One year ago today, I handed my baby girl off to a surgeon who I trusted to open up her skull, remove part of her brain, and hopefully slay the seizure monster forever.

One year later...knock wood...but it appears the monster has been slain.
So hard to believe its been a year. On one hand it feels like a million years ago and on the other, it feels like yesterday. Our lives were such hell for those 3 weeks we were in the hospital, and even after that when we came home and were so so worried about our weak, tired, feverish little girl. I think Michael and I are both still shell shocked by the experience. But what a payoff we received. A year without seizures.
Julia had her first normal EEG last month--well, as normal as its ever going to be. The area of her brain that's missing will always have an abnormal reading, that just goes with the territory. But the intermittent spiking we saw back in March when she was asleep is gone. Gone. I'm still a bit in shock, which probably explains why I haven't blogged about it until now. I thought for sure the day we had a normal EEG I'd be shouting it from the rooftops. We went in for the EEG because we thought we were seeing complex partial seizures. She would sort of look off in the distance, act funny, and we had just finished weaning her off Vigabatrin so of course we were on high alert. We both fell into such a funk worrying...I have not been that depressed in ages. I cried daily, I hated everyone whose child had never had a health issue to break their hearts like ours had been was pretty ugly. And then to get the news that no, the weirdness wasn't seizure related...and not only that but there is no spiking in her brain at Fantastic news to be sure but could we really be this lucky? Its still hard to fathom.

I now see that even a normal EEG doesn't immediately erase the damage that had been done. We are still dealing with language issues, and probably will be for a long time. I wish I had a crystal ball so I could see into the future and know what her language ability will be 5, 10, 15 years down the road. Her comprehension is progressing well...she understands so much and gets frustrated when she can't communicate well. If she does something wrong lately, she'll say "I'm really sorry I..." and it stops there...she can't put into words what she's sorry about. I always fill it in for her and she smiles like yeah, you got it. But I long for the day when she can finish the rest of the sentence herself.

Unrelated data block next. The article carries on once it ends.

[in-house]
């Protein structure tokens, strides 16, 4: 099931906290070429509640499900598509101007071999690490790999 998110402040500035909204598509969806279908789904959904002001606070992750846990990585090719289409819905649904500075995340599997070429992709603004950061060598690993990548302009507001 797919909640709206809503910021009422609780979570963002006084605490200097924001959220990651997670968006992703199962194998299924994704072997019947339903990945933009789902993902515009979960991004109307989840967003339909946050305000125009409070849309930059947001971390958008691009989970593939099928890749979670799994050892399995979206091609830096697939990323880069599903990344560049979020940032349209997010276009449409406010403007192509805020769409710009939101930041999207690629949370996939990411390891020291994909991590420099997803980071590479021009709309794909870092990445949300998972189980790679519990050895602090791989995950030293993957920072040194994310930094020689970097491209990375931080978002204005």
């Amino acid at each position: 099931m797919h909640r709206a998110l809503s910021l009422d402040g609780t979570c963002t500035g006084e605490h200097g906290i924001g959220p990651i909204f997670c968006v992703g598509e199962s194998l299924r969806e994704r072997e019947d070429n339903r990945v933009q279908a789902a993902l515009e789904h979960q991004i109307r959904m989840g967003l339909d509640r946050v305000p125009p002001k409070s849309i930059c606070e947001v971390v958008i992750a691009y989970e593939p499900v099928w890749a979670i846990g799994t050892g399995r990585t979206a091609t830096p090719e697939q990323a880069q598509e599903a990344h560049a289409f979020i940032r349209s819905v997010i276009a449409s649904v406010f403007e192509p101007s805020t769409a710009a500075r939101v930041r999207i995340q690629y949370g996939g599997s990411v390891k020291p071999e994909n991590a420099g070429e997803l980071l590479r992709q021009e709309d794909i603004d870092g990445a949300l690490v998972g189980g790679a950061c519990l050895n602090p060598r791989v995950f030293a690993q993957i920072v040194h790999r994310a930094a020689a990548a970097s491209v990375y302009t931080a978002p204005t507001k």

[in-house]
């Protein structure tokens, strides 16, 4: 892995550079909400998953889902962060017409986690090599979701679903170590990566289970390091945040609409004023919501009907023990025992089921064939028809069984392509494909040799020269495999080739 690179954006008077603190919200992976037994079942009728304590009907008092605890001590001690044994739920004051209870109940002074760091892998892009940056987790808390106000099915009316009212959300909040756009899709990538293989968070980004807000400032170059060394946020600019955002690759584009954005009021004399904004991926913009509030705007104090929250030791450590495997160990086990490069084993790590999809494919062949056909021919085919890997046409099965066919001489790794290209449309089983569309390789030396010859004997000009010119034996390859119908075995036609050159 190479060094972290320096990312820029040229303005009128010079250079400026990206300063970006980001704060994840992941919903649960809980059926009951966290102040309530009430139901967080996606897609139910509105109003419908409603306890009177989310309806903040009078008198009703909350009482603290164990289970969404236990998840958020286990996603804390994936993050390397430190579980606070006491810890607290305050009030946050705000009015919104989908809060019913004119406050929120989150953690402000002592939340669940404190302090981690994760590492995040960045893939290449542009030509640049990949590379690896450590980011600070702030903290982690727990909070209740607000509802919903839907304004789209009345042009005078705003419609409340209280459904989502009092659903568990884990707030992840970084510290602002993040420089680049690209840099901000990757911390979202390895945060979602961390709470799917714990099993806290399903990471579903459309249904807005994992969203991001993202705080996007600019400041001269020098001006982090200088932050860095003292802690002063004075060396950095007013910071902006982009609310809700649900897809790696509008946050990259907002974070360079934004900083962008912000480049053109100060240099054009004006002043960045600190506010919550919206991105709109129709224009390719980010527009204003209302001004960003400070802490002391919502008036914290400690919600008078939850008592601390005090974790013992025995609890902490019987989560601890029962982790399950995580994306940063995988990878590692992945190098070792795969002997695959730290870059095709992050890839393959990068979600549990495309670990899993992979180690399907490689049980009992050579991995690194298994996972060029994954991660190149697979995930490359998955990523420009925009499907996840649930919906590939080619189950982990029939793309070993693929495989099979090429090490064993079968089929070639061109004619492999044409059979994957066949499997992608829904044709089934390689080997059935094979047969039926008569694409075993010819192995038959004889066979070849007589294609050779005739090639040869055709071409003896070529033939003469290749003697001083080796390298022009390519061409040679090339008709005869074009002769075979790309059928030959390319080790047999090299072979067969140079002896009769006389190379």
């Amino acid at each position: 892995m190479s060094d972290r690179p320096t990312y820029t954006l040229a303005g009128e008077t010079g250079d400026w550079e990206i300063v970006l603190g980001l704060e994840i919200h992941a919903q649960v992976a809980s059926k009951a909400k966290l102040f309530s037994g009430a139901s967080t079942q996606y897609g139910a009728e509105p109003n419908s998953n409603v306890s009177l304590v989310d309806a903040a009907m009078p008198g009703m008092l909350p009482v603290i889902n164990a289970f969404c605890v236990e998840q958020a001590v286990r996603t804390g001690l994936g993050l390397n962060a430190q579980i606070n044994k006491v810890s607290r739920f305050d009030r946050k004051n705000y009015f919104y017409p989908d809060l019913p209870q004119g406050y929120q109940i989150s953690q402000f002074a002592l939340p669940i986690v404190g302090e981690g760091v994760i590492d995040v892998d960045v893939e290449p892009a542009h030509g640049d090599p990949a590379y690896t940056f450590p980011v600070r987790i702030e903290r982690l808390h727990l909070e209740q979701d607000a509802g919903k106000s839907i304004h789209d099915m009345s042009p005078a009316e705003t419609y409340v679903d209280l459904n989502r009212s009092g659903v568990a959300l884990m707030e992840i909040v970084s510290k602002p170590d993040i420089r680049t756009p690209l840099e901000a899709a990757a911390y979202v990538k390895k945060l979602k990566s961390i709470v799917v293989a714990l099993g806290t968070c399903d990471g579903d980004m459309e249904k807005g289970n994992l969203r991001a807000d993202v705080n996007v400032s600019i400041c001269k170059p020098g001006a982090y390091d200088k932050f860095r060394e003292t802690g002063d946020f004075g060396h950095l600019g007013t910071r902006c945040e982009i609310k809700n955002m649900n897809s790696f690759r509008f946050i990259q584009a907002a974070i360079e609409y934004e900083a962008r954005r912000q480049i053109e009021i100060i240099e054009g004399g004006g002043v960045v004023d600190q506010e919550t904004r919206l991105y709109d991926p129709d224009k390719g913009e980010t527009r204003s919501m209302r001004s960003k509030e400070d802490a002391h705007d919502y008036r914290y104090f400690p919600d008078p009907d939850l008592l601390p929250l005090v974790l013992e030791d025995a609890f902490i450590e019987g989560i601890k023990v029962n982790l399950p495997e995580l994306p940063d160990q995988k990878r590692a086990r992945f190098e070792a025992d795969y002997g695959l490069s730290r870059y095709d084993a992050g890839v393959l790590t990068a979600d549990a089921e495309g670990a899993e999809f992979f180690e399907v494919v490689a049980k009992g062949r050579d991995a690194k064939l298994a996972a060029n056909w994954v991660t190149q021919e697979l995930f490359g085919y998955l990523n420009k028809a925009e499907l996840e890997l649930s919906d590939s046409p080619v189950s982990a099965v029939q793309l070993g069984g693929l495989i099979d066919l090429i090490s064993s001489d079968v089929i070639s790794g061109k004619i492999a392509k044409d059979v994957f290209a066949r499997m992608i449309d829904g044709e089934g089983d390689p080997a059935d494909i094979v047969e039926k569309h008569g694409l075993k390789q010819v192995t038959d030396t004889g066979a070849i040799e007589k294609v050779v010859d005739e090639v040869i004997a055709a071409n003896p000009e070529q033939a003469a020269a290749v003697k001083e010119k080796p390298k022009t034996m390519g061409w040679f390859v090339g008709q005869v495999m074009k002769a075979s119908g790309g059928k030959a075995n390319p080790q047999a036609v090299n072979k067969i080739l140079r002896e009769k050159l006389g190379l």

It's hard to love someone so much and watch them struggle to catch up. But I'm so incredibly, immensely proud of her at the same time. She is such a sweetheart, such a little mommy to her baby brother, so funny and smart (and let's not forget beautiful)'s hard to let the melancholy consume you for too long when to her the world is a happy, exciting place most of the time. I am so grateful that surgery was even an option for her, and that so far (again with knocking on wood...don't know if I'll ever be able to stop) it has been a success. We are truly very lucky!

Thursday, August 5, 2010

Adios, Vigabatrin

First, some pictures (because Blogger is clunky and always uploads the pictures to the top of the page...grr!)


I'm imaging Julia saying "Hey Daniel...come back!", an oft heard phrase around these parts.

I really don't want to think about how safe that water may or may not be to play in.

Puppy's still kicking.

Daniel's kitty cat (or as he says it, "kee-cah"). Kitty Cat is to Daniel what Puppy is to Julia. Aww.

And now for the actual blog part: